Files in this item



application/pdf9026263.pdf (4MB)Restricted to U of Illinois
(no description provided)PDF


Title:Crop-water stress index models for cool season turfgrasses
Author(s):Martin, Dennis Loren
Doctoral Committee Chair(s):Wehner, D.
Department / Program:Agriculture, Agronomy
Engineering, Agricultural
Discipline:Agriculture, Agronomy
Engineering, Agricultural
Degree Granting Institution:University of Illinois at Urbana-Champaign
Subject(s):Agriculture, Agronomy
Engineering, Agricultural
Abstract:Crop Water Stress Index (CWSI) technology has shown potential in improving irrigation timing as it determines timing based on the plant's need. Research was conducted to better apply this technology to turf management. The objectives of this study were (i) to determine the complexity of model needed to accurately calculate the CWSI, (ii) to determine if a single model is appropriate across both Kentucky bluegrass (Poa pratensis L.) (KB) and creeping bentgrass (Agrostis palustris Huds.) (CB), and (iii) to evaluate the performance of CB when managed under different CWSI models.
Models were developed for predicting the upper and lower limits of the canopy-air temperature difference ((T$\sb{\rm c}$-T$\sb{\rm a}$)$\sb{\rm UL}$ and (T$\sb{\rm c}$-T$\sb{\rm a}$)$\sb{\rm LL}$) of five KB and one CB for use in calculating the empirical CWSI. Cultural regimes were 196 kg N ha$\sp{-1}$ yr$\sp{-1}$ for all grasses, and cutting heights of 9.5 and 48 mm for CB and KB respectively.
Use of vapor pressure deficit (VPD), net radiation (R$\sb{\rm n}$), and wind speed (WS) was required to accurately predict (T$\sb{\rm c}$-T$\sb{\rm a}$)$\sb{\rm LL}$. When tested on a validation data set, an energy balance equation accounted for less variation in T$\sb{\rm c}$-T$\sb{\rm a}$ of turf than a model using VPD, R$\sb{\rm n}$, and WS. Net radiation and WS terms were required to best predict (T$\sb{\rm c}$-T$\sb{\rm a}$)$\sb{\rm UL}$.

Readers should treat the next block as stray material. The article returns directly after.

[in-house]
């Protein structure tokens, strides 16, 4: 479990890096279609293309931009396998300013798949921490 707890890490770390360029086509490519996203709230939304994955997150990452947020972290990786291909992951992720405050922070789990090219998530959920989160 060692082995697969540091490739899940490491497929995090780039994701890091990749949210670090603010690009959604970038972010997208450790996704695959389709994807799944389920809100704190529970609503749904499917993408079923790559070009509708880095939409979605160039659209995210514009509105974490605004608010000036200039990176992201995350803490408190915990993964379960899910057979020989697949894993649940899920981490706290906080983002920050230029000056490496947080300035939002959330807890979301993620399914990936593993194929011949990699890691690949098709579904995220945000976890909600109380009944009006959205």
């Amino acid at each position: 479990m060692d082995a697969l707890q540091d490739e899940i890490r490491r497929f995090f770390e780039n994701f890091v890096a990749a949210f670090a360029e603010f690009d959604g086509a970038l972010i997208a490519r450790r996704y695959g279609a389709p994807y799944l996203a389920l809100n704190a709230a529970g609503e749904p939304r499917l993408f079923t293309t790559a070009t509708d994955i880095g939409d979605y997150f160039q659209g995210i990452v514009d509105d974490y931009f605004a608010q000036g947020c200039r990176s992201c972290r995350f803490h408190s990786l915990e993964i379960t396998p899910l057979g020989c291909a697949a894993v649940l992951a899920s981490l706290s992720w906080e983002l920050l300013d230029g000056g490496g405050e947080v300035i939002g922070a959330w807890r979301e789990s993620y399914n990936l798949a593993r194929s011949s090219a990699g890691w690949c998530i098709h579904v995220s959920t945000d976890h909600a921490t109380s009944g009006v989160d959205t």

Irrigation of CB was scheduled by 4 CWSI models at 3 CWSI set points (0.25, 0.50, and 0.75). Irrigation (1.3 cm) was applied when the CWSI was $\geq$ the CWSI set point. Variables groups used to calculate (T$\sb{\rm c}$-T$\sb{\rm a}$)$\sb{\rm LL}$ in models I-III were VPD; VPD and R$\sb{\rm n}$; and VPD, R$\sb{\rm n}$, and WS. Model I calculated (T$\sb{\rm c}$-T$\sb{\rm a}$)$\sb{\rm UL}$ by solving the equation for (T$\sb{\rm c}$-T$\sb{\rm a}$)$\sb{\rm LL}$ where the vapor pressure gradient equals 0. Variables used to calculate (T$\sb{\rm c}$-T$\sb{\rm a}$)$\sb{\rm LL}$ in models II and III were R$\sb{\rm n}$; and R$\sb{\rm n}$ and WS. Model IV utilized an energy balance approach.
The number of irrigation events, quantity of water applied, and color ratings of CB declined with increasing model complexity and increasing value of the CWSI set point.
At locations where environmental conditions are variable, empirical CWSI models must account for the effects of VPD, R$\sb{\rm n}$, and WS in order to accurately assess the CWSI. A single CWSI model may be appropriate for KB cultivars managed alike. A separate CWSI model for CB appears necessary. Color of CB depends on both CWSI model type and CWSI at which irrigation is applied.
Issue Date:1990
Rights Information:Copyright 1990 Martin, Dennis Loren
Date Available in IDEALS:2011-05-07
Identifier in Online Catalog:AAI9026263
OCLC Identifier:(UMI)AAI9026263

This item appears in the following Collection(s)

Item Statistics